Kohn said even though companies are understandably very reluctant to add new requirements or limitations to job postings that could turn somebody off from applying, it is important to allow people who may not be the right fit, based on whether they will be vaccinated, to self-select out.

"I recommend being explicit about vaccine requirements [and exemptions] in the job posting and in the application process and having recruiters reinforce it," she said. "Being explicit early on will reduce the time you lose when talking to candidates who will not be able to work at the company."

Vaccine policies need to be communicated effectively to prospective hires, Cassady said. "Consider adding messaging to your careers website or application portal. To prevent any disputes later in the hiring process, one major retailer added a check box to its job application forms requiring candidates to acknowledge vaccination as a condition of employment."

Cassady added that talent acquisition teams should also equip recruiters with verbiage for every stage of the hiring process if questions about the policy or enforcement arise.

"Recruiters and hiring managers need to be equipped with explanations about why the employer is requiring vaccines," Kohn said. "Just saying, 'The government requires it' isn't good enough. Instead, focus the message toward the safety and health of the workforce."

In addition to feeling that their health and well-being is a priority, candidates say they need clear expectations, Anas said. Another important practice is showing empathy, she noted. "Listen to what candidates are saying and try to understand what they need, both personally and professionally."

That includes asking unvaccinated candidates if they would consider getting vaccinated, instead of just discounting them, and giving them information on how to request an accommodation due to medical or religious reasons. Have a clear process for handling those requests.

Kohn said the most appropriate time to ask for proof of vaccination is during the onboarding process, along with filling out an I-9 form and other new-hire requirements.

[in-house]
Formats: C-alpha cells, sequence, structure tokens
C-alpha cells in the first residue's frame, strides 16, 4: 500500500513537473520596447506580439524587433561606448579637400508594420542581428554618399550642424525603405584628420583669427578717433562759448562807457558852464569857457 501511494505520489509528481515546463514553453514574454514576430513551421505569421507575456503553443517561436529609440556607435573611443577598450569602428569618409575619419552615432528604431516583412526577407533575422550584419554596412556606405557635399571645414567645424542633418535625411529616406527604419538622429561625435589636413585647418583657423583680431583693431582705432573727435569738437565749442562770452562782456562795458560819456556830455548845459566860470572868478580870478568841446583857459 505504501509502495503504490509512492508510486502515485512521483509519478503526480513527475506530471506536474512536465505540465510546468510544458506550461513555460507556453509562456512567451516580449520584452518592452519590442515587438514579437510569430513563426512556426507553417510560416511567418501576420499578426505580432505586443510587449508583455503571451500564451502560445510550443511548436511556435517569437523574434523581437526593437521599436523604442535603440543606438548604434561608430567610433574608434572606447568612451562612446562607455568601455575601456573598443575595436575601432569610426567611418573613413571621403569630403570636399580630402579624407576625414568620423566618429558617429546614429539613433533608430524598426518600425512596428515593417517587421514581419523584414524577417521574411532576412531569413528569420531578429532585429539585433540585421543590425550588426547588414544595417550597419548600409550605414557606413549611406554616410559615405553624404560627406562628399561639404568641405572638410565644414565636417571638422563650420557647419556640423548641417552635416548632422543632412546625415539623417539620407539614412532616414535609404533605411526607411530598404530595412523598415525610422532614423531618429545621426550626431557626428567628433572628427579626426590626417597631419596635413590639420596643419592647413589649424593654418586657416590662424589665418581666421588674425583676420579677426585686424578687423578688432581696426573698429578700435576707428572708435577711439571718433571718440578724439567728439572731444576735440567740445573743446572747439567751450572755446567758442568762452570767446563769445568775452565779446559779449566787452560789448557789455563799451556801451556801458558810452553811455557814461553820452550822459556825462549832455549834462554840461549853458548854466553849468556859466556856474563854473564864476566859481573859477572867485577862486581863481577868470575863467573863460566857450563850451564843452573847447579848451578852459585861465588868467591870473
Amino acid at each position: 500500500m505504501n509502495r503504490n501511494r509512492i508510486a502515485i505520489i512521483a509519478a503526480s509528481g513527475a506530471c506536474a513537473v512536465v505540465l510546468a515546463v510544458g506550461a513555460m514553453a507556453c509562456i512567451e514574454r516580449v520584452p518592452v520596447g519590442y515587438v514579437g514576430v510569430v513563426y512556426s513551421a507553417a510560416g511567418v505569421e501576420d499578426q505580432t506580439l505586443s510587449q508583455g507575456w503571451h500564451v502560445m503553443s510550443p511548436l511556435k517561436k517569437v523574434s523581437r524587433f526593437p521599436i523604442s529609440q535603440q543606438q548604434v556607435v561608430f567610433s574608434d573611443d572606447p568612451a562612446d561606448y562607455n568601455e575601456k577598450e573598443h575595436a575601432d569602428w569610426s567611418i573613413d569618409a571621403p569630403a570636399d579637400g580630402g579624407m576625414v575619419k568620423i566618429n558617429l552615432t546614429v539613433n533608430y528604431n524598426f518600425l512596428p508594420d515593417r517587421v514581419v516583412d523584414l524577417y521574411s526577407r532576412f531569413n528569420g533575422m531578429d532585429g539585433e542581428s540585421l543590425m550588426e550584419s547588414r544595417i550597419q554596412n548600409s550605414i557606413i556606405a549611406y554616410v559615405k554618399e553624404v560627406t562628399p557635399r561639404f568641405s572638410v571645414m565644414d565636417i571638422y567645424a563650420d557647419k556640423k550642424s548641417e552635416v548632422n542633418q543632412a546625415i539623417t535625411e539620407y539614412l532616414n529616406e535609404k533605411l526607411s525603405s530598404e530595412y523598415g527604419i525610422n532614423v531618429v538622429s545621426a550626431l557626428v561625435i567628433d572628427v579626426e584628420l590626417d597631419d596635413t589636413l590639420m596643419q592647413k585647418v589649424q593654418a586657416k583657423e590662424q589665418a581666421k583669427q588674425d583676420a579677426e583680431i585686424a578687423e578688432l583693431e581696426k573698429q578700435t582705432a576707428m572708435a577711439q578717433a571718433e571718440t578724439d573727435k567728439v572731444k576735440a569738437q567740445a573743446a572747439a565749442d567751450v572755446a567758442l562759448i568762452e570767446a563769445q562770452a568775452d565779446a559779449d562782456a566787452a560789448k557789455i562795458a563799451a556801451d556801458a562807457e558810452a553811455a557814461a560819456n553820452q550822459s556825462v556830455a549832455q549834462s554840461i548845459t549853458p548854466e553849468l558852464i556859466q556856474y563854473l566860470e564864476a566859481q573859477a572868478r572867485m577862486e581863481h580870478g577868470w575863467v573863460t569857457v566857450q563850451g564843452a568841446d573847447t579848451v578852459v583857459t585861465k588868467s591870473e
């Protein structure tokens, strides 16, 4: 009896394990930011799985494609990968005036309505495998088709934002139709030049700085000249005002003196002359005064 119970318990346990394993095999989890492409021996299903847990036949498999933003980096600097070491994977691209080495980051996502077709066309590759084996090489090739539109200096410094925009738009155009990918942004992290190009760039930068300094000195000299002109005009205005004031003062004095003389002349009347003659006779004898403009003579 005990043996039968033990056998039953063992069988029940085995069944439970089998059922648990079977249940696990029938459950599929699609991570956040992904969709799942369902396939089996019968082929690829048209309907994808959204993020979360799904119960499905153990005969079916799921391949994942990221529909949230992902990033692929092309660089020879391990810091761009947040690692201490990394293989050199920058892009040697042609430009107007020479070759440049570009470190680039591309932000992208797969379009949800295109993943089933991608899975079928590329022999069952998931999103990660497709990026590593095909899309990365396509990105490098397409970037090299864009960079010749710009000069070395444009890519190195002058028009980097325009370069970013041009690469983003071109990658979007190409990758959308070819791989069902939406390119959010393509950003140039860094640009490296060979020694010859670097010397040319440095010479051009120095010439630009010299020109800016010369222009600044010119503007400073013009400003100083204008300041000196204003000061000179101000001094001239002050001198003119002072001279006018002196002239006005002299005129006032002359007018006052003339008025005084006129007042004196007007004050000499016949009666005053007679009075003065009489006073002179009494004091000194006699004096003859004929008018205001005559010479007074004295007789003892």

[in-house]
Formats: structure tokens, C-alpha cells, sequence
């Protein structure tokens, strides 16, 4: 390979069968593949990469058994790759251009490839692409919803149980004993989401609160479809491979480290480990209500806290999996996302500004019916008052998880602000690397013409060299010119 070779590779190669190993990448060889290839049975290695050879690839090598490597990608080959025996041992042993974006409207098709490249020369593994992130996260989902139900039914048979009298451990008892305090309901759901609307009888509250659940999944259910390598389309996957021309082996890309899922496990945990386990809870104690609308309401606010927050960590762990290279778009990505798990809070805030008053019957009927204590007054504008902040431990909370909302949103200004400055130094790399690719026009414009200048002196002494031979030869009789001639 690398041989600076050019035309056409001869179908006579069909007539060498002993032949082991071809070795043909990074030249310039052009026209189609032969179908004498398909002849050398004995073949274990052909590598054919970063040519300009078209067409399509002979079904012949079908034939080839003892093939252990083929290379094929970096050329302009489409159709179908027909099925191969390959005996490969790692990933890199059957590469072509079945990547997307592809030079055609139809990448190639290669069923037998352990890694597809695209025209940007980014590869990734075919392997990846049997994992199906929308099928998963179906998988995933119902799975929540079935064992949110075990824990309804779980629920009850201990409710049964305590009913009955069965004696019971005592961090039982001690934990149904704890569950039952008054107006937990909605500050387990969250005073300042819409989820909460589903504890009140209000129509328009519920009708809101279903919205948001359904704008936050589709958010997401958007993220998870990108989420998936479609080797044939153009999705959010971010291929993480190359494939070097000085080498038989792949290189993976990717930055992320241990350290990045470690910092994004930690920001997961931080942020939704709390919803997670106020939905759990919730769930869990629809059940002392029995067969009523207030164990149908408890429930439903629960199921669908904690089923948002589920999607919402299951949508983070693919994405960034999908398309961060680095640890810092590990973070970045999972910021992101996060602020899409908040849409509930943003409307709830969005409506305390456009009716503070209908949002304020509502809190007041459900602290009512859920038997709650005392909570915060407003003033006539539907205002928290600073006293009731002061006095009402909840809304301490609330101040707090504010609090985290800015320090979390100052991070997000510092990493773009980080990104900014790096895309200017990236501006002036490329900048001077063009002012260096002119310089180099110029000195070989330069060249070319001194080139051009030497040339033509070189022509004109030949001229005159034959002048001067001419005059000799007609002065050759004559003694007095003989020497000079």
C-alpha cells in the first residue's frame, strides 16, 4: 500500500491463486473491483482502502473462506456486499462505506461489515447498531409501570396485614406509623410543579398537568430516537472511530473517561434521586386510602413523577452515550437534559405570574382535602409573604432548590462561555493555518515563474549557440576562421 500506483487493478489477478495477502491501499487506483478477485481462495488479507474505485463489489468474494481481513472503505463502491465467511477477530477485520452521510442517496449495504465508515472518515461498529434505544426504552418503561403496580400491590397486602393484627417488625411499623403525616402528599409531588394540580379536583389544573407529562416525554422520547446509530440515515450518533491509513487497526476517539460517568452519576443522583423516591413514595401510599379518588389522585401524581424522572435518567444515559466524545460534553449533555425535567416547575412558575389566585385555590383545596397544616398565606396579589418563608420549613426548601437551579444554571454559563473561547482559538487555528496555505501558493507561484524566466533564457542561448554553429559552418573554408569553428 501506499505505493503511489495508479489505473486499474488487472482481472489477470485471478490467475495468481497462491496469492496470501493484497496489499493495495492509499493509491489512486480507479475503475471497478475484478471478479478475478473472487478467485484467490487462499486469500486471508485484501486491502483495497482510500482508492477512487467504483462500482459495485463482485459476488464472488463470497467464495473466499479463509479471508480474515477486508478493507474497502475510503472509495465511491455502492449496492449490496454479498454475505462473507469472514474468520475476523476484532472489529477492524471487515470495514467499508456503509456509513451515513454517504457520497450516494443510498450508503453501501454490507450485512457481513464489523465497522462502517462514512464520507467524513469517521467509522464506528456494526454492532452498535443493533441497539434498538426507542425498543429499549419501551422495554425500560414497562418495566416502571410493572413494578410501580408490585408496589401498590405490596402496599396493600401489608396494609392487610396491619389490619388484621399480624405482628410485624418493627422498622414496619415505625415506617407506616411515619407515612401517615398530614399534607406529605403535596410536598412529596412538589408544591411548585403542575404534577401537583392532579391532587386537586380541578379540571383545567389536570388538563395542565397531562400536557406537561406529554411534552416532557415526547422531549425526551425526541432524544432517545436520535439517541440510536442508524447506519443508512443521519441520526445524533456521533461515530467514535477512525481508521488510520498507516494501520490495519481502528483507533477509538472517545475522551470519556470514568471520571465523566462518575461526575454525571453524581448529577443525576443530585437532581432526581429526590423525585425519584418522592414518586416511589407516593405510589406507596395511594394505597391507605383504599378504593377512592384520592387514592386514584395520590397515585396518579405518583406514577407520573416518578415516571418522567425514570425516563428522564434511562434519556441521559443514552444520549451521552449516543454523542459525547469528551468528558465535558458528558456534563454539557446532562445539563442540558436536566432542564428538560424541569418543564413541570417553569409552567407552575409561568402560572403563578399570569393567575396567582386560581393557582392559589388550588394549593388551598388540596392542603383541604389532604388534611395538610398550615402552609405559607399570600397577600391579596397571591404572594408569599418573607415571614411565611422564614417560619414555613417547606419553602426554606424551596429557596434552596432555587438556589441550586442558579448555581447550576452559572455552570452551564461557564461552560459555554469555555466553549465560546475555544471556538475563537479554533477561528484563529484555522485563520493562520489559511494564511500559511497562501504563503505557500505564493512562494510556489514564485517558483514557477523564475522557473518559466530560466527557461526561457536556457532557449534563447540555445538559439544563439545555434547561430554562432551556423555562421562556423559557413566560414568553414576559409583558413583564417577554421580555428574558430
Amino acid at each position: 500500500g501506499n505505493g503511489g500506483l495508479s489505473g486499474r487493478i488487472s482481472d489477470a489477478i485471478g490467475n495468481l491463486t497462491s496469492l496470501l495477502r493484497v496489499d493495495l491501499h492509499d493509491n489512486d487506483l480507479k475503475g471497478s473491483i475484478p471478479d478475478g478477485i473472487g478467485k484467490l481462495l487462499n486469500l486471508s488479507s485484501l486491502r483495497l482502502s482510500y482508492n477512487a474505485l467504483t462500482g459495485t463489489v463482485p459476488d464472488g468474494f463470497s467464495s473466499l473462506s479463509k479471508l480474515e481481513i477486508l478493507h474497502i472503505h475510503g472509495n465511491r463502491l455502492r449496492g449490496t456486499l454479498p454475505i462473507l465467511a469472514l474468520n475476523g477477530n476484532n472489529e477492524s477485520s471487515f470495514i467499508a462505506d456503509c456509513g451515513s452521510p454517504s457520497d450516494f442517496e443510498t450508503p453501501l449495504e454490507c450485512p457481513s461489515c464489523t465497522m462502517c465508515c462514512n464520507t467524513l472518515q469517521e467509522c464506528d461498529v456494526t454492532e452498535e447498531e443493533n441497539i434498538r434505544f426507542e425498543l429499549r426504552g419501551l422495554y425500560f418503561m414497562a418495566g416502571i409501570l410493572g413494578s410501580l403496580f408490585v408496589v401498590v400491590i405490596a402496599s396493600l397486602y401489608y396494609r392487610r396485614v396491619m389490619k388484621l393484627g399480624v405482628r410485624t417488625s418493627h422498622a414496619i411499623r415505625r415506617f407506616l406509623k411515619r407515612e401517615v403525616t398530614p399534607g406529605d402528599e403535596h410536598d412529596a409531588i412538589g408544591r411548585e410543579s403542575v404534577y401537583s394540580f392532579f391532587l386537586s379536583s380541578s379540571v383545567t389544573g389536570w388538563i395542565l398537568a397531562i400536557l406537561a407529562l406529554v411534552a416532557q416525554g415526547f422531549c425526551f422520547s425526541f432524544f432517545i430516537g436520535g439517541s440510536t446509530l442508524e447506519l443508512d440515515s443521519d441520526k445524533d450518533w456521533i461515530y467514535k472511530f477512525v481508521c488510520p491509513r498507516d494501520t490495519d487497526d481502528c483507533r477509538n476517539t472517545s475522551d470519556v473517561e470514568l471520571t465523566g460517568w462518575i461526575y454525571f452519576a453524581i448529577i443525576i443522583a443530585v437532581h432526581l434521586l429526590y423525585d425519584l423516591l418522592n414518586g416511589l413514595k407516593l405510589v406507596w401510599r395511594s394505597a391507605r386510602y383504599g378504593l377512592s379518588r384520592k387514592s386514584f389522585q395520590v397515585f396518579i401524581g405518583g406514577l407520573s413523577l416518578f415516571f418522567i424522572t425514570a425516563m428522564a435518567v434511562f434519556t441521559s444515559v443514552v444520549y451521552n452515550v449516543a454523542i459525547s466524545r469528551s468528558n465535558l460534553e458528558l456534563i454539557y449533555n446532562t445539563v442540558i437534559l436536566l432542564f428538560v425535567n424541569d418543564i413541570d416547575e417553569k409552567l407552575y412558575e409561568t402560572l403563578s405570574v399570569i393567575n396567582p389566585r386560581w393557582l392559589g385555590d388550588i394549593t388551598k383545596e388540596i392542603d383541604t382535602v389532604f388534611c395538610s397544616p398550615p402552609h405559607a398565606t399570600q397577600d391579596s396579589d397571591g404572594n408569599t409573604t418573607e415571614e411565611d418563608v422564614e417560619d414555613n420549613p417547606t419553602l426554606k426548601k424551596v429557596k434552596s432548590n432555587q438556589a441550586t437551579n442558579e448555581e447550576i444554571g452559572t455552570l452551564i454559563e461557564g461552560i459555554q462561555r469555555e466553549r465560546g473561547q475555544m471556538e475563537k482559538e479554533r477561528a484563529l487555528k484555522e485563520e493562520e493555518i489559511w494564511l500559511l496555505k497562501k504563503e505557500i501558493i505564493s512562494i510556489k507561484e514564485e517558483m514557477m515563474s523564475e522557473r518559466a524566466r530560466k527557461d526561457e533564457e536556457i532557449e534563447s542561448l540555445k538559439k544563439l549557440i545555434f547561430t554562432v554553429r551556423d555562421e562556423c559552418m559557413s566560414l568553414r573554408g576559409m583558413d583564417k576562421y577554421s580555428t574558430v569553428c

"TA will need to work closely with HR to predetermine who will collect documentation once a candidate begins the pre-employment process," Cassady said. "Get a clear picture of how and where vaccine documents will be verified and stored, and who will need access to this information for enforcement."

The Society for Human Resource Management provides several additional recommendations to ensure an employer's recruitment policy is applied consistently with a vaccine mandate in place.

The Remote-Worker Question

Cassady added that hiring managers and business leaders can help identify departments or teams that might be disproportionately affected by a mandate and help determine which roles require an onsite presence and which can be performed remotely, and whether both groups need to be vaccinated. 

The details of OSHA's emergency standard are not yet known, but it's likely that remote employees will not be covered by the rule. OSHA usually avoids safety issues related to employees working from home, and U.S. Department of Labor officials said in a September webinar that remote workers who are not in contact with other workers would not be covered by the rule.

But experts and practitioners who spoke with SHRM Online said it'll probably be easier to apply the vaccination mandate across the board, including for remote workers.

"Our remote workers are generally in sales and customer-facing, so I think that they will be required to be vaccinated," D'Amico said. "Also, they will be coming into an office at some point, for a meeting or an event, so we figure they should be vaccinated."

Kohn said employers are also concerned about equity, not wanting onsite employees to feel that they are subject to requirements that their remote counterparts are not. "My recommendation would be that companies need to think about the trade-off between asking everyone once for vaccination verification and potentially having to track who has and who has not been vaccinated when workers in remote and hybrid arrangements come into the office."